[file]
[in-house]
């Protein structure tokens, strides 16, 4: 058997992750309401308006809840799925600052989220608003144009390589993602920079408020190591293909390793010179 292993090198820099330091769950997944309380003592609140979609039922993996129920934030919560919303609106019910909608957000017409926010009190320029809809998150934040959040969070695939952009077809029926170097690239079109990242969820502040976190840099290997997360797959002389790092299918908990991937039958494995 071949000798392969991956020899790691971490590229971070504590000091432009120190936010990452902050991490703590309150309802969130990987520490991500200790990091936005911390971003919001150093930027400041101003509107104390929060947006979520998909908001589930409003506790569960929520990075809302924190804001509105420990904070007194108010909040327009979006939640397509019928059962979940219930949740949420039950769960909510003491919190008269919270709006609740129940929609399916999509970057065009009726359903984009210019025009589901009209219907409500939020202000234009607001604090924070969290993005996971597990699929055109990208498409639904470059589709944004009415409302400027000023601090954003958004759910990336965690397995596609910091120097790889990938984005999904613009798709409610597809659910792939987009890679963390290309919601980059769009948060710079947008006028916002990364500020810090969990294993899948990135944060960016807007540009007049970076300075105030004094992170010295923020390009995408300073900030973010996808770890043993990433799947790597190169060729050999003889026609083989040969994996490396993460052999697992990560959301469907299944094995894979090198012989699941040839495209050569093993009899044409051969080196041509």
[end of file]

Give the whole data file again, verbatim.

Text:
[in-house]
């Protein structure tokens, strides 16, 4: 058997992750309401308006809840799925600052989220608003144009390589993602920079408020190591293909390793010179 292993090198820099330091769950997944309380003592609140979609039922993996129920934030919560919303609106019910909608957000017409926010009190320029809809998150934040959040969070695939952009077809029926170097690239079109990242969820502040976190840099290997997360797959002389790092299918908990991937039958494995 071949000798392969991956020899790691971490590229971070504590000091432009120190936010990452902050991490703590309150309802969130990987520490991500200790990091936005911390971003919001150093930027400041101003509107104390929060947006979520998909908001589930409003506790569960929520990075809302924190804001509105420990904070007194108010909040327009979006939640397509019928059962979940219930949740949420039950769960909510003491919190008269919270709006609740129940929609399916999509970057065009009726359903984009210019025009589901009209219907409500939020202000234009607001604090924070969290993005996971597990699929055109990208498409639904470059589709944004009415409302400027000023601090954003958004759910990336965690397995596609910091120097790889990938984005999904613009798709409610597809659910792939987009890679963390290309919601980059769009948060710079947008006028916002990364500020810090969990294993899948990135944060960016807007540009007049970076300075105030004094992170010295923020390009995408300073900030973010996808770890043993990433799947790597190169060729050999003889026609083989040969994996490396993460052999697992990560959301469907299944094995894979090198012989699941040839495209050569093993009899044409051969080196041509």